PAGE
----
Go to the plugin page and download for your operating system.
Open or extract the zip file.
If you extract it, you get a new folder.
Inside the folder are the different versions of the plugin. Not all plugins have 32-bit versions. All modern OSs and DAWs use 64-bit.
DAWs using VST plugins
For most DAWs – FL Studio, Reaper, Studio One, Cubase, Ableton Live, etc. you will need the VST3 version of the plugin. Some older DAWs might only support VST2.
So, choose the right version, copy/cut the file.
Different DAWs can look in different folders for plugins, but the most common location is C:\Program Files\Common Files\VST3. So, paste the plugin there.
You might need to grant administrator access, but you should see the plugin there after.
You will probably need to have your DAW rescan plugins after putting the plugin in the right folder. That will look different DAW-to-DAW, but here’s an example using Reaper:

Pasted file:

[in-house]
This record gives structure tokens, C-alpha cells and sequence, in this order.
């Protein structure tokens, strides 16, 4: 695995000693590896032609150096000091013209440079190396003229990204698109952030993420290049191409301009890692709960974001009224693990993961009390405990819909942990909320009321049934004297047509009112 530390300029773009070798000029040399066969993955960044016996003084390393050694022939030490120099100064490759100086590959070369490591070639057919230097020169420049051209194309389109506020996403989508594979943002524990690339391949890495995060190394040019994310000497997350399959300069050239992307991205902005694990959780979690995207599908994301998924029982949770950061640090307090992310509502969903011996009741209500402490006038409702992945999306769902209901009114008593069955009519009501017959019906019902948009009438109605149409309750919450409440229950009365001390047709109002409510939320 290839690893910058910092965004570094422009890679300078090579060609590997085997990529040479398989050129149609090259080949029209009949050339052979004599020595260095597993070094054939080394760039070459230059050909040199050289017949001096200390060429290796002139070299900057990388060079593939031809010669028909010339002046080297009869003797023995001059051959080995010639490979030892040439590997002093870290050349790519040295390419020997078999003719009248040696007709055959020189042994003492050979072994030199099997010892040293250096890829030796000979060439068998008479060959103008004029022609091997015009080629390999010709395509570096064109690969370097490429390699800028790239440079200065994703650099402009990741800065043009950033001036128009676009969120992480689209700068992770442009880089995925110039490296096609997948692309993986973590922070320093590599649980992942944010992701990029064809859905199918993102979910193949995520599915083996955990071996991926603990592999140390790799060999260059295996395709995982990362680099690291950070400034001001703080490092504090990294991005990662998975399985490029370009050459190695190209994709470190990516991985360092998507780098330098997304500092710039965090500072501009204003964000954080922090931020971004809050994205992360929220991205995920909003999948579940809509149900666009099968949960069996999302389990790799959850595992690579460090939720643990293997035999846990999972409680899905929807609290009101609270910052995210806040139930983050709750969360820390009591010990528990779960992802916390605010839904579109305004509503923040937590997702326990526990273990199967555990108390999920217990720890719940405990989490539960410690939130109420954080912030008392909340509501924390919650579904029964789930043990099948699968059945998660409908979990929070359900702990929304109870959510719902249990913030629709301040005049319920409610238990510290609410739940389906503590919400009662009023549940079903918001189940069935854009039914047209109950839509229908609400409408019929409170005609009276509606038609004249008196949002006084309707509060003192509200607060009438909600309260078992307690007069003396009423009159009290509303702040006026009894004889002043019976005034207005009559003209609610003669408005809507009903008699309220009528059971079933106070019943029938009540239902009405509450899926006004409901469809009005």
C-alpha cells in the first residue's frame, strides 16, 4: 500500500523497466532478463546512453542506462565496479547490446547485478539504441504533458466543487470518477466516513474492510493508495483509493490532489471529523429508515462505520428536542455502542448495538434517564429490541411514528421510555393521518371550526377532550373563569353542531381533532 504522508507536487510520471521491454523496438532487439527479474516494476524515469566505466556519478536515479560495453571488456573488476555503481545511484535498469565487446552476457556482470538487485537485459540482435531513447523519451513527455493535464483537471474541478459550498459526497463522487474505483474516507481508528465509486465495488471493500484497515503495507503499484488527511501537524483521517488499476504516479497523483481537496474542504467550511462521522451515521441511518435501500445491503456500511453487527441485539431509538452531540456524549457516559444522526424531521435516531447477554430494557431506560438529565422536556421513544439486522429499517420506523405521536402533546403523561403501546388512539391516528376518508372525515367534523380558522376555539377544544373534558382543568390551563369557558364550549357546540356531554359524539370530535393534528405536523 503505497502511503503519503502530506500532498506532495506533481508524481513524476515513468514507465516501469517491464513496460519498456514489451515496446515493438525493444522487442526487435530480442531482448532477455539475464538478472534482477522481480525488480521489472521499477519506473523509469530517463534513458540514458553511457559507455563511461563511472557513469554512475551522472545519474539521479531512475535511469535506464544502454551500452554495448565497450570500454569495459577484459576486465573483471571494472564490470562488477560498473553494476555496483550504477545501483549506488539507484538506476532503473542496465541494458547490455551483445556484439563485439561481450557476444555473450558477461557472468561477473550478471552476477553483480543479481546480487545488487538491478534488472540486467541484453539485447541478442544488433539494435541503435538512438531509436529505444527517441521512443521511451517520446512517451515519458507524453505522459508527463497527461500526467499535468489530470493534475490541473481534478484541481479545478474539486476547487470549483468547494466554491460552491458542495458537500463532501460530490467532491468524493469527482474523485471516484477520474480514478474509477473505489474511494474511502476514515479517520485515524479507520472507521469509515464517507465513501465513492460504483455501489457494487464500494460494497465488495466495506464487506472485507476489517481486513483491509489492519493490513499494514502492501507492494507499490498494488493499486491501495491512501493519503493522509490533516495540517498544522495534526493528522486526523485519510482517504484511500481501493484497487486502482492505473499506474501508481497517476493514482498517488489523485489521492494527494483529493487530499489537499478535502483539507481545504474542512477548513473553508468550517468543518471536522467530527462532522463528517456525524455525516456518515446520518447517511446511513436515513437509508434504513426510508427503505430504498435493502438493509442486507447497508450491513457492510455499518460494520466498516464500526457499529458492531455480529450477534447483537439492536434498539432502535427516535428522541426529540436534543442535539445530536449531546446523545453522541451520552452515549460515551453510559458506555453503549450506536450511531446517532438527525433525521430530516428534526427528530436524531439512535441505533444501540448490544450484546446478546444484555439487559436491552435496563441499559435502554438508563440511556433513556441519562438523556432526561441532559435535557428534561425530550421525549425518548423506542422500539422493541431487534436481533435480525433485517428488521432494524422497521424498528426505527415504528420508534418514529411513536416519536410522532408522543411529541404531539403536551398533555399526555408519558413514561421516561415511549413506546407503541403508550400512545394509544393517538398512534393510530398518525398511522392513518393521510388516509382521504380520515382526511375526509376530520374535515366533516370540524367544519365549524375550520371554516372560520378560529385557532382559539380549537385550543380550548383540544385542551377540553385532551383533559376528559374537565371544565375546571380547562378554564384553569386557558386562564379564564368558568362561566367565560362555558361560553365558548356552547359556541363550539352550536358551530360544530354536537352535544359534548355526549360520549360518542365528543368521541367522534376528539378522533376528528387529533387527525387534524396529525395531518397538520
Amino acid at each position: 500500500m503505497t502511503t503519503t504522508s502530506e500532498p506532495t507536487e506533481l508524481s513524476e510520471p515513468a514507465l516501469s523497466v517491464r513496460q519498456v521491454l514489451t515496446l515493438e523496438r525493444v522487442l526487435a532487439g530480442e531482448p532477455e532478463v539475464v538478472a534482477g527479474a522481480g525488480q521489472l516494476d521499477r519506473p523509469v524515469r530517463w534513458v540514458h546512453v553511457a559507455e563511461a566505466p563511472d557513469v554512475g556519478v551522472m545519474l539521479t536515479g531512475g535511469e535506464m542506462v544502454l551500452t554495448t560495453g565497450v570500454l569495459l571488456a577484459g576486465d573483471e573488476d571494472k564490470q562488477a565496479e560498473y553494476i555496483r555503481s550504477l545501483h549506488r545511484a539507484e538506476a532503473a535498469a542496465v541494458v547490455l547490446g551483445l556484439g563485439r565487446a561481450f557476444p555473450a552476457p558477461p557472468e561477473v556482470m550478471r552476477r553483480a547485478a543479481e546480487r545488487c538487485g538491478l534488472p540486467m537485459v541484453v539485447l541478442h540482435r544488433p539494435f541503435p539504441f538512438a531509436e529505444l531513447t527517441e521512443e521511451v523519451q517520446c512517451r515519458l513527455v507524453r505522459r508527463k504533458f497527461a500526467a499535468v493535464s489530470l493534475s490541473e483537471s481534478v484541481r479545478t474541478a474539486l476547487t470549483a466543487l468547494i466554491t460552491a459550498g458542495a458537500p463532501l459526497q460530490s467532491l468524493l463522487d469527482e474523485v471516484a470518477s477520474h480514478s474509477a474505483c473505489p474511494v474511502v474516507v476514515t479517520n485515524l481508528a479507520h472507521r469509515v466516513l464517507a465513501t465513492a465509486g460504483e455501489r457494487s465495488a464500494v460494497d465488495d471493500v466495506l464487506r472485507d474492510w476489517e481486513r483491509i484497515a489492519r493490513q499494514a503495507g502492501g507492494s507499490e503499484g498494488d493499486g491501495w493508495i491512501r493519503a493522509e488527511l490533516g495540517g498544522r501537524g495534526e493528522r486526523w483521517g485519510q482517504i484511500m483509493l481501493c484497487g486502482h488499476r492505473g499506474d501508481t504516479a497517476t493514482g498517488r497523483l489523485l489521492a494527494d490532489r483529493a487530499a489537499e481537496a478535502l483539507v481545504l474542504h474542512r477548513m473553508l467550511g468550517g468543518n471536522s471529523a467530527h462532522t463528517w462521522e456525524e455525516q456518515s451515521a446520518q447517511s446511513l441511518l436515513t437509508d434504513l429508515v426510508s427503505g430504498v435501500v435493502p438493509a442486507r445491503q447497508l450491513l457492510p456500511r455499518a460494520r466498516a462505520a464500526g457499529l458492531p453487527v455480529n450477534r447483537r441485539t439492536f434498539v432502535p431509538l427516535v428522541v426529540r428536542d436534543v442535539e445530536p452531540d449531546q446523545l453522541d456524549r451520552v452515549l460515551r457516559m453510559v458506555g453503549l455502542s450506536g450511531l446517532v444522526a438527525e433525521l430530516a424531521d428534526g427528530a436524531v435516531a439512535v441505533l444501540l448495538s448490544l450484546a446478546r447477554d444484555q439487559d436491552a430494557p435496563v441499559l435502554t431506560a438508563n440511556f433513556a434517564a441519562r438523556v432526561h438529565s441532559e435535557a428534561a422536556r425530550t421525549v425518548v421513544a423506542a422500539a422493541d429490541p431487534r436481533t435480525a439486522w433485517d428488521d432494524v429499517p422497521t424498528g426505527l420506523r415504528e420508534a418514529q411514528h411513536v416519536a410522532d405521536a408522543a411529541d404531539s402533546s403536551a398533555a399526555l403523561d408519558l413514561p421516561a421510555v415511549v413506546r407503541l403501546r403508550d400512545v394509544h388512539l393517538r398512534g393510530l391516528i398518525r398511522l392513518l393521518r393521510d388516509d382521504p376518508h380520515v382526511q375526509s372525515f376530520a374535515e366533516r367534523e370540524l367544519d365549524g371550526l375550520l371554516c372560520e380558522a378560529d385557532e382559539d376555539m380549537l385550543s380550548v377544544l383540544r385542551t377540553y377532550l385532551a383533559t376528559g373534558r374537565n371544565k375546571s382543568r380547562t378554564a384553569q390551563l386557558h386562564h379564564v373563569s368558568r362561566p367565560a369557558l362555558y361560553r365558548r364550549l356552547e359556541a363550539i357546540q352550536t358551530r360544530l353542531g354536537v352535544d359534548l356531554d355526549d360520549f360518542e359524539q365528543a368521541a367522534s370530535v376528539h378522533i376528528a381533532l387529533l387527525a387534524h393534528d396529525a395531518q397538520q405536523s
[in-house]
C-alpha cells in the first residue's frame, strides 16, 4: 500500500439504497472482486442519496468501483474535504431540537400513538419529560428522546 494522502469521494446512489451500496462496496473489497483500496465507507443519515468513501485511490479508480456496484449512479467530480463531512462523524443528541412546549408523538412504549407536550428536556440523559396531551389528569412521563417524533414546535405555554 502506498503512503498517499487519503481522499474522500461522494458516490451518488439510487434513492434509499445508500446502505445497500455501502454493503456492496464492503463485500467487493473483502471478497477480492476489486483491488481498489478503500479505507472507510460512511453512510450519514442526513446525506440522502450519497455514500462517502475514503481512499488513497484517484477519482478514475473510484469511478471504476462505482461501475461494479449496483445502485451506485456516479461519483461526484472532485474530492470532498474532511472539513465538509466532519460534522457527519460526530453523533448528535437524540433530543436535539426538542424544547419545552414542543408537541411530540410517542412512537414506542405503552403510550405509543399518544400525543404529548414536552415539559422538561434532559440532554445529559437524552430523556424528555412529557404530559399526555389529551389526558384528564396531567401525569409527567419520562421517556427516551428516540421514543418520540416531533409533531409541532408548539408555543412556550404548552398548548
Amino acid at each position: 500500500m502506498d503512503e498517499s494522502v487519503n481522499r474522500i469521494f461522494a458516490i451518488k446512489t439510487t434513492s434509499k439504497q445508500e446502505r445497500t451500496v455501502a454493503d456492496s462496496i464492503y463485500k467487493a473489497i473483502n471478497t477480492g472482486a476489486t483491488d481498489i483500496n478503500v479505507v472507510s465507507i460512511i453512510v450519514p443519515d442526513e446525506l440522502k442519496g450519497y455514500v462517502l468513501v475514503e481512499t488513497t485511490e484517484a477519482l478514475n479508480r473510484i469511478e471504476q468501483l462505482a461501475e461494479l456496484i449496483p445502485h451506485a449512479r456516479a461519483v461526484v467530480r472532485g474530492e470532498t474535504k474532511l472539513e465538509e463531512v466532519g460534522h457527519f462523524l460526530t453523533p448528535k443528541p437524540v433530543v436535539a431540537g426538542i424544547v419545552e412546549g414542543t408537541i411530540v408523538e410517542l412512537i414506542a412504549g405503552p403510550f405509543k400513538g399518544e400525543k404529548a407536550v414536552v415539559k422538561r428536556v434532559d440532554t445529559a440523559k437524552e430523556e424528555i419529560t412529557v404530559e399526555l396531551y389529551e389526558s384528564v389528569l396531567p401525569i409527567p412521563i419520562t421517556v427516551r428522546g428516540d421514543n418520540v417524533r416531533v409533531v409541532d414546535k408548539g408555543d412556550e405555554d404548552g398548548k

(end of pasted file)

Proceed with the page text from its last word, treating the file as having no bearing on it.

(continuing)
Make sure the path where you put the plugin is included and rescan. Then, the plugin should appear in your plugins list.
After choosing 32 or 64 bit, you should find the AAX plugin folder, ending in .aaxplugin.
Cut or copy the folder.
Go to the folder where Pro Tools looks for plugins. Modern versions use Program Files\Common Files\Avid\Audio\Plug-Ins. For older versions, Avid provides the file paths here: https://avid.secure.force.com/pkb/articles/en_US/faq/pro-tools-plugins-folder-location
In that folder, you should see your other AAX plugins.
So paste your Venn Audio plugin into that folder.
Then, you should see the plugin next to the others.
Pro Tools (at the time of writing) only scans plugins when starting up, so close Pro Tools if you have it open and restart it to scan for new plugins. Then, you should see your new plugin in the menus, whether for offline processing…
… or real time processing.
If you have many plugins, don’t forget you can search too.